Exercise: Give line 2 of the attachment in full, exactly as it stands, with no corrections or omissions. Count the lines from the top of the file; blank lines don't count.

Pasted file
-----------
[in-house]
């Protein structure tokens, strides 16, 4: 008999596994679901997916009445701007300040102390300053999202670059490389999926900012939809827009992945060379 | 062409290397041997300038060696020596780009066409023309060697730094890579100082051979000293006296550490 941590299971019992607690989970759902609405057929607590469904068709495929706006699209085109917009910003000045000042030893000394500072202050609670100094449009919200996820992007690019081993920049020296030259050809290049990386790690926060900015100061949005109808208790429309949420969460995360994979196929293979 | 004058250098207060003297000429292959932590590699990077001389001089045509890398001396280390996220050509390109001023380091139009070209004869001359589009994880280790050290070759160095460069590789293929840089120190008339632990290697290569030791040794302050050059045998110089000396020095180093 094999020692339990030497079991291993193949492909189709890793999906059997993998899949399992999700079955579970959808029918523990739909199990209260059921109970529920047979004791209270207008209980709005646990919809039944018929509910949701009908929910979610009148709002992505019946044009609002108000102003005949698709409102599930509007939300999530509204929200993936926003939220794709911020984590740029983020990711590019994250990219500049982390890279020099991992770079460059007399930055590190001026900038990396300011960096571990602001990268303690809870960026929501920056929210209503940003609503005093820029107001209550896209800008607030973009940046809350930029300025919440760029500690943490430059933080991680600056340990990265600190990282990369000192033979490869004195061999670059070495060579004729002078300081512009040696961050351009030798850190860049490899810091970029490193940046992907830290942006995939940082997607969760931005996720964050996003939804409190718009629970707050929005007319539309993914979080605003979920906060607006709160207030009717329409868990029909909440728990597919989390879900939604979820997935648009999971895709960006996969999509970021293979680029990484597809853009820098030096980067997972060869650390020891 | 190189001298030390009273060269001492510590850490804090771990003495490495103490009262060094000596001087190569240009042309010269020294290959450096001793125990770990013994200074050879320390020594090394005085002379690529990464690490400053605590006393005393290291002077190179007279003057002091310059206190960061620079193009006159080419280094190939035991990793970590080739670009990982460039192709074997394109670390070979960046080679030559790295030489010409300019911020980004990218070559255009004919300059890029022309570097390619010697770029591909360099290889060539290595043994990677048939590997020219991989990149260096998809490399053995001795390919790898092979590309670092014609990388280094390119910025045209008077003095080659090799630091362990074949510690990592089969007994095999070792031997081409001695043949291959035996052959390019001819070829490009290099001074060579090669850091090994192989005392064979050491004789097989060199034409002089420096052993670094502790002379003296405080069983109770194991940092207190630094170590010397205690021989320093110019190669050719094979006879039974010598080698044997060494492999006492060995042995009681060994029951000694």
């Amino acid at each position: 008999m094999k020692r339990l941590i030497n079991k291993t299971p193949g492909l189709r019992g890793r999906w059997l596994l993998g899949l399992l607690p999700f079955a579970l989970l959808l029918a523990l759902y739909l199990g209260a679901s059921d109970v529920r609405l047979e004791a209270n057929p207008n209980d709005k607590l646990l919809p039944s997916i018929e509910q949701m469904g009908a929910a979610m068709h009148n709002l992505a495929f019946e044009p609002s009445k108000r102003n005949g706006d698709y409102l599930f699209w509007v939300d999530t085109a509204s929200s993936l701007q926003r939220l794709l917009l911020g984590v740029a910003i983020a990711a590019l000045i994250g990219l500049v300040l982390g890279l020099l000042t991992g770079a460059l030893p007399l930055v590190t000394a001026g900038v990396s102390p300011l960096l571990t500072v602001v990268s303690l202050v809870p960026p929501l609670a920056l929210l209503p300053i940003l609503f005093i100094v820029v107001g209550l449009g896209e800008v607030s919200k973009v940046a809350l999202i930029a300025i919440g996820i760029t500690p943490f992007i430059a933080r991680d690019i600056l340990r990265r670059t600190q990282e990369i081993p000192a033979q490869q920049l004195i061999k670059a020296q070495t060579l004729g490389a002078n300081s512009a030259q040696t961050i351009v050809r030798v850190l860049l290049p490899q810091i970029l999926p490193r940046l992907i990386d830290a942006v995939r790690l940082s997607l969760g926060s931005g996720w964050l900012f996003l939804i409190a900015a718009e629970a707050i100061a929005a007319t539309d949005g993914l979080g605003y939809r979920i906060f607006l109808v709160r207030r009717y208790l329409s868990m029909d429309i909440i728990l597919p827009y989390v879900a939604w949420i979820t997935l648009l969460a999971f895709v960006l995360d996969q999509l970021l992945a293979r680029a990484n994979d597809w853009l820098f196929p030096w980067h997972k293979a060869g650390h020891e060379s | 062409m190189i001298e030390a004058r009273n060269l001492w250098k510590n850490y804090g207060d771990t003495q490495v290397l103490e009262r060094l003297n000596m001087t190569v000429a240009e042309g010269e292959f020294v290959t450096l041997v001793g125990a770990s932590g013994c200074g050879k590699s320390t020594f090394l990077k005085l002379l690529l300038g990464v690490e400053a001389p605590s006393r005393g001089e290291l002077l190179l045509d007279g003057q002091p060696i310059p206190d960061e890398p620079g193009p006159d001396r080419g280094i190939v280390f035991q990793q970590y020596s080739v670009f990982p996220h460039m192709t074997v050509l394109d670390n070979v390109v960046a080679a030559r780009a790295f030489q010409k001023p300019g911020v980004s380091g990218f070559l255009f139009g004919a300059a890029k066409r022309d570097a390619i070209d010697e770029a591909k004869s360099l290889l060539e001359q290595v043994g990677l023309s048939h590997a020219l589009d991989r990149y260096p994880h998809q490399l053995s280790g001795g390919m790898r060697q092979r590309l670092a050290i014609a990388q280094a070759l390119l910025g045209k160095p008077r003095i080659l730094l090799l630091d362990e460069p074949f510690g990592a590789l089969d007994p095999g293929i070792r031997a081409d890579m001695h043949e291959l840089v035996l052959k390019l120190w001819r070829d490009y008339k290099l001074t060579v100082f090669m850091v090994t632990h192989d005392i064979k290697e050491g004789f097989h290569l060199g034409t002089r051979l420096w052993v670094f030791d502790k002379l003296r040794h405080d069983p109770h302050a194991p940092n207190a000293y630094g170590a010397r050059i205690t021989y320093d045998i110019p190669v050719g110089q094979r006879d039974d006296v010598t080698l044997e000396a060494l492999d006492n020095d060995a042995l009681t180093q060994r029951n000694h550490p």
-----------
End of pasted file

């Protein structure tokens, strides 16, 4: 008999596994679901997916009445701007300040102390300053999202670059490389999926900012939809827009992945060379 | 062409290397041997300038060696020596780009066409023309060697730094890579100082051979000293006296550490 941590299971019992607690989970759902609405057929607590469904068709495929706006699209085109917009910003000045000042030893000394500072202050609670100094449009919200996820992007690019081993920049020296030259050809290049990386790690926060900015100061949005109808208790429309949420969460995360994979196929293979 | 004058250098207060003297000429292959932590590699990077001389001089045509890398001396280390996220050509390109001023380091139009070209004869001359589009994880280790050290070759160095460069590789293929840089120190008339632990290697290569030791040794302050050059045998110089000396020095180093 094999020692339990030497079991291993193949492909189709890793999906059997993998899949399992999700079955579970959808029918523990739909199990209260059921109970529920047979004791209270207008209980709005646990919809039944018929509910949701009908929910979610009148709002992505019946044009609002108000102003005949698709409102599930509007939300999530509204929200993936926003939220794709911020984590740029983020990711590019994250990219500049982390890279020099991992770079460059007399930055590190001026900038990396300011960096571990602001990268303690809870960026929501920056929210209503940003609503005093820029107001209550896209800008607030973009940046809350930029300025919440760029500690943490430059933080991680600056340990990265600190990282990369000192033979490869004195061999670059070495060579004729002078300081512009040696961050351009030798850190860049490899810091970029490193940046992907830290942006995939940082997607969760931005996720964050996003939804409190718009629970707050929005007319539309993914979080605003979920906060607006709160207030009717329409868990029909909440728990597919989390879900939604979820997935648009999971895709960006996969999509970021293979680029990484597809853009820098030096980067997972060869650390020891 | 190189001298030390009273060269001492510590850490804090771990003495490495103490009262060094000596001087190569240009042309010269020294290959450096001793125990770990013994200074050879320390020594090394005085002379690529990464690490400053605590006393005393290291002077190179007279003057002091310059206190960061620079193009006159080419280094190939035991990793970590080739670009990982460039192709074997394109670390070979960046080679030559790295030489010409300019911020980004990218070559255009004919300059890029022309570097390619010697770029591909360099290889060539290595043994990677048939590997020219991989990149260096998809490399053995001795390919790898092979590309670092014609990388280094390119910025045209008077003095080659090799630091362990074949510690990592089969007994095999070792031997081409001695043949291959035996052959390019001819070829490009290099001074060579090669850091090994192989005392064979050491004789097989060199034409002089420096052993670094502790002379003296405080069983109770194991940092207190630094170590010397205690021989320093110019190669050719094979006879039974010598080698044997060494492999006492060995042995009681060994029951000694």